COP 16 Day 4 – the role of health in the negotiations

While Charlotte worked with the Article 6 working group, we met with Kristie Ebi (PhD, MPH), the Executive Director of the IPCC’s Working Group on Impacts, Adaptation and Vulnerability. Also present was our friend Prof Hugh Montgomery (co-author of the Lancet/UCL commission on Climate Change and Health).

In a wide-ranging discussion, we recognised the opportunity for health to be a common aspiration and moral imperative that brings countries and diverse interests (whether economic, agricultural, etc.) together to the negotiating table. While there are problems such as controversy over the discount rates used in economic modelling of health impacts of climate change and mitigation, these are relatively minor hurdles, especially since research into the health economics of climate change is new. Indeed, there is generally few publications that link climate science (for example, ocean acidification) to health impacts. Such links could have a great impact, allowing negotiators to see the human consequences of environmental changes.

Awareness of the Health and Climate Change link
Currently, we have a situation where negotiators have a vague awareness of health as an important issue, but low specific awareness of the health impacts of climate change. TWith meetings in different COP16 buildings in Cancun, we used the bus trip between venues to develop the format and content of the Climate Change and Health awareness survey, which we will be taking to the negotiating teams at COP16. We hope this survey will give us a more concrete picture of health’s current and potential importance in the UN Climate Change negotiations.

Later in the evening, we met again with the World Health Organisation and the ‘Friends of Public Health’. Many NGOs and delegations have expressed interest in the data we will generate, and we intend to share our conclusions publicly so that it may help the negotiating process reach informed outcomes.

Key steps to take for health
The key problem is that the health sector tends only to talk to itself, while everyone assumes that the World Health Organisation will take care of any health issues. Kristie spoke of the need for health experts to be included in government delegations and negotiating teams involved in climate change. With busy Ministries of Health, this may be difficult. We must be willing to fund and invest resources to allow the Ministry of Health to work with Ministries caring for the Environment or Climate Change. In many countries these Ministries have never spoken to one another! Alternatively, health expertise can come from academics or university students, who can advise on the health aspects of the national communications which form the basis of negotiating positions.

Furthermore, the health message must be a lens through which various impacts are seen, not ‘just another impact’. Environmental, economic and agricultural changes all have health impacts (for example, through food access and nutrition), and health is a common overarching goal for all people, providing a moral and social motivation to address climate change. Indeed, experience shows that health can motivate groups like the Ministry of Defence (the USA did war games based on climate change impacts 2 years ago) as well as faith-based groups, who often see looking after one another and the planet within their moral frameworks.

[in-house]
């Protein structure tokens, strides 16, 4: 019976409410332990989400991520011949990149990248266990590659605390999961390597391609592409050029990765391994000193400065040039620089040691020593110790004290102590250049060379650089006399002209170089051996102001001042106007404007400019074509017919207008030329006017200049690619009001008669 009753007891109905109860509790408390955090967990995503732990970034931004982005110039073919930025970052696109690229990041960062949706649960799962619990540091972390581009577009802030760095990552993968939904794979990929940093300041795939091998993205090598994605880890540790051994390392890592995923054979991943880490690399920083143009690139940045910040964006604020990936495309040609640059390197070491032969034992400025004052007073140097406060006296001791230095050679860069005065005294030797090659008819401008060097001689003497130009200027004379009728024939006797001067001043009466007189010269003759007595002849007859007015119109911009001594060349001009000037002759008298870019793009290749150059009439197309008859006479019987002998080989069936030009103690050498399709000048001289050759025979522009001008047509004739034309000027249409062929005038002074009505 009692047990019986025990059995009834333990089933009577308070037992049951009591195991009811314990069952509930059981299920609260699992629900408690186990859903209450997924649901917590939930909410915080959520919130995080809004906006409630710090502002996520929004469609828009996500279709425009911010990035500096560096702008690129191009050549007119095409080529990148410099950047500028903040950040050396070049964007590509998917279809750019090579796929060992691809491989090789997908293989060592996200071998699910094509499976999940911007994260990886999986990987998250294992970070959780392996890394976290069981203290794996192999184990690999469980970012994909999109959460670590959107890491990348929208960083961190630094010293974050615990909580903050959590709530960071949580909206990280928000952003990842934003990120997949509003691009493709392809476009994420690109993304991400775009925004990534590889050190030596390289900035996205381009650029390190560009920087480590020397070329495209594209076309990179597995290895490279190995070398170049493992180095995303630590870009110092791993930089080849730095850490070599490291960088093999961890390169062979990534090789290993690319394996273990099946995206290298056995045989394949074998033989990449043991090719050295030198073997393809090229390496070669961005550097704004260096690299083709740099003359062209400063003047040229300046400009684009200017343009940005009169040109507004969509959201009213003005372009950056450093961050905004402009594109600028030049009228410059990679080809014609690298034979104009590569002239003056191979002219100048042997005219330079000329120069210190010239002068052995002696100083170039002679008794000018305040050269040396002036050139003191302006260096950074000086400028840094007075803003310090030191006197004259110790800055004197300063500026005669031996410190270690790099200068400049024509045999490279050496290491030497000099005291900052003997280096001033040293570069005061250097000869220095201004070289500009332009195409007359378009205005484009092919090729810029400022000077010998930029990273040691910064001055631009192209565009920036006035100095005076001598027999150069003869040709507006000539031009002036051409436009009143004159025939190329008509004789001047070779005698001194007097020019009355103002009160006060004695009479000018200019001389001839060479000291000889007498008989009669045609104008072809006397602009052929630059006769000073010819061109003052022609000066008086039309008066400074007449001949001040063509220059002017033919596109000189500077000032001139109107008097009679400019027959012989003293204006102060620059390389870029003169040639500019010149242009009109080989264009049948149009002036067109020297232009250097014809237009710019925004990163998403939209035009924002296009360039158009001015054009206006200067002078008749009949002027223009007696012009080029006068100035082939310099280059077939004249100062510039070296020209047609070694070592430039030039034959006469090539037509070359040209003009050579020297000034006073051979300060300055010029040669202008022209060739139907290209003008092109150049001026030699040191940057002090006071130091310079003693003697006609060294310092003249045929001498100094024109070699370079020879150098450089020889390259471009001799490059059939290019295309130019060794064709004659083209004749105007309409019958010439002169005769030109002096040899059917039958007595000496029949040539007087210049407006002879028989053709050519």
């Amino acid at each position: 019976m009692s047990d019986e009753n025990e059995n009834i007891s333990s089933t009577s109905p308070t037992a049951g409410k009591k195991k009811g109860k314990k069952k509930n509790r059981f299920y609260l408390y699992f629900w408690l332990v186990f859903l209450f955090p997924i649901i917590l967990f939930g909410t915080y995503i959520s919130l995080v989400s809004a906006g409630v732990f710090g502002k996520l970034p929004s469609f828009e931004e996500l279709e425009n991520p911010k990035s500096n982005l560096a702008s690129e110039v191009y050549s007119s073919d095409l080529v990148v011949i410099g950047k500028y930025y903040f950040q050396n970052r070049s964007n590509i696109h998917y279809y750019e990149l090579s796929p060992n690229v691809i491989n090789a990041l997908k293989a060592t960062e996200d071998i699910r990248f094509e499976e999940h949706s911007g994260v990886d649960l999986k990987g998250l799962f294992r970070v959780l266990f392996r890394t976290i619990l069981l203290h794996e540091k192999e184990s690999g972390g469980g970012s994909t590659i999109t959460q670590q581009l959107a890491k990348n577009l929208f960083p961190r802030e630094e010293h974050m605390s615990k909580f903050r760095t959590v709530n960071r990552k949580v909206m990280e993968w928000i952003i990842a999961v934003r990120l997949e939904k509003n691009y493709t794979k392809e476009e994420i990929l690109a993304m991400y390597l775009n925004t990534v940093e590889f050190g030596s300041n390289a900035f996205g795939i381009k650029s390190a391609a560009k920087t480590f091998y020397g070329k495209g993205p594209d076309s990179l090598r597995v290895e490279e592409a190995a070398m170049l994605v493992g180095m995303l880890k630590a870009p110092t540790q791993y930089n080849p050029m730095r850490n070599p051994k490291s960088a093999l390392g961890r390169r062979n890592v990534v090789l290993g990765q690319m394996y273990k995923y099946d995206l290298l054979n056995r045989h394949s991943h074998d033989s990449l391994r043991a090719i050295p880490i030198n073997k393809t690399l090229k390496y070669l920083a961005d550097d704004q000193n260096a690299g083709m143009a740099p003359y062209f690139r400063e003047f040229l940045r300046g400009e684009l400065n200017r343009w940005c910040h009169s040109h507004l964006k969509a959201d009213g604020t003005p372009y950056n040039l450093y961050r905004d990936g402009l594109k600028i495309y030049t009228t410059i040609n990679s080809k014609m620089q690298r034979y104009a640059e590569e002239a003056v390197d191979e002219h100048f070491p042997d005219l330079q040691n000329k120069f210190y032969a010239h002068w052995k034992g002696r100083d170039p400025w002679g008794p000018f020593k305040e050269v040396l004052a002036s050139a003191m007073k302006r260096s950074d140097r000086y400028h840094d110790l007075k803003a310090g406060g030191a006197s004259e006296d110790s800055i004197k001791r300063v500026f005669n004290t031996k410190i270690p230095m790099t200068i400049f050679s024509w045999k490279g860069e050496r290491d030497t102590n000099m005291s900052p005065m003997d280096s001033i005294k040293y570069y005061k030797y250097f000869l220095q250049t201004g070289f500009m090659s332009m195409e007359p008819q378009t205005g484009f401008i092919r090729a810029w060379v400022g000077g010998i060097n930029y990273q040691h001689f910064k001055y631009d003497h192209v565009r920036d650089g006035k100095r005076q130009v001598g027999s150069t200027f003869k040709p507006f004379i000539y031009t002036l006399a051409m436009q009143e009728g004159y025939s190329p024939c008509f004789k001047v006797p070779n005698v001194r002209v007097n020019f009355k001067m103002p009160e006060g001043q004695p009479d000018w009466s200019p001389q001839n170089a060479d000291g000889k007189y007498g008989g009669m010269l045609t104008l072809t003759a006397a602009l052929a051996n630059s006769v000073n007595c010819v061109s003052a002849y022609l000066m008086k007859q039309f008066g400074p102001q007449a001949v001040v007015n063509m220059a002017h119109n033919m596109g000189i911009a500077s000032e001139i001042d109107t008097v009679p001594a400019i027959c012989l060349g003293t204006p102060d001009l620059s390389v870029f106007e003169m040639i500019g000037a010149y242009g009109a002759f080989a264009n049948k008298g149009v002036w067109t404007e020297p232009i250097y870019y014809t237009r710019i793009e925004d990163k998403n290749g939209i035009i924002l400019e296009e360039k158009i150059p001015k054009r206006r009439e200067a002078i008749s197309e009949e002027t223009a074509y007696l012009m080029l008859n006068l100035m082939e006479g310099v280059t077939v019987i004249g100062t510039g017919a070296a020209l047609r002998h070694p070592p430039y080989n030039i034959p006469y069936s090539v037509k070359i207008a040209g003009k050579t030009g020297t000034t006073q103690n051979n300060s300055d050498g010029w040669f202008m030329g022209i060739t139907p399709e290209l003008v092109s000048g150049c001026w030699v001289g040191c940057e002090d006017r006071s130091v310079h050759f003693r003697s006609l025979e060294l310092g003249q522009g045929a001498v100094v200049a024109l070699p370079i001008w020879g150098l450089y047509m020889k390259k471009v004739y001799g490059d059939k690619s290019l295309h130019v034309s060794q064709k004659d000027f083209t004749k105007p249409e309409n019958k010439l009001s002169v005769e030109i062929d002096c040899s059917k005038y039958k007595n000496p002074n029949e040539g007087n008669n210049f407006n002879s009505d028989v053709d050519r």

What about the UNFCCC negotiation process itself? Currently the Global Environmental Facility (the funding body in the UNFCCC) has been reluctant to fund health projects, partly because GEF funds only additional risks due to climate change to the neglect of general development (for example, existing TB or HIV/AIDS burden). Furthermore, although the general impacts are known, it can be difficult to quantify the additional risk that climate change poses to these diseases. Nevertheless, WHO have taken the positive step of requesting to be an implementation agency of GEF in order to address health issues.

Some general comments
• With some delegations only able to afford to send delegations of one person, they are severely disadvantaged in the UNFCCC process, which has many negotiating streams running all at once. NGOs wanting to help developing nations (the “global south”) should work on assisting their delegations (whether this be through offering to take minutes etc., or through fundraising) rather than sending large NGO delegations to create noise outside the negotiating room.
• Climate science will not become ‘certain’ through endless research. It is the very nature of the climate for it to have inherent limitations to accuracy. But this is not to say that we cannot work in terms of probability, for example a ‘tipping point’ for runaway climate change within the ‘next few years’. So a precautionary risk-management approach should be taken.
• We tend to view climate change as a global, catastrophic event that will occur unless we do something by a particular date (e.g. 2015). This creates the view that progress can only be made at conferences such as this one, and when progress is slow it is seen as a disastrous outcome. A rather disempowering state of affairs. Despite its obvious importance, as Kris said, “COP is a circus…. the opportunity to intervene here is limited”. We must recognise that climate change is a process, and so is negotiating. The most effective place to effect change is within our own countries – both by influencing our delegations before they go to COP (i.e. when they actually decide their negotiating positions) and also by direct action. Just as the effects of climate change can be seen in our own backyards (if we look for them!), we can turn off our laptops at night, eat a little less meat (a ‘weekend vegetarian’), catch a bus or cycle a bit more often, etc.

A busy day for IFMSA!

Arthur Cheung


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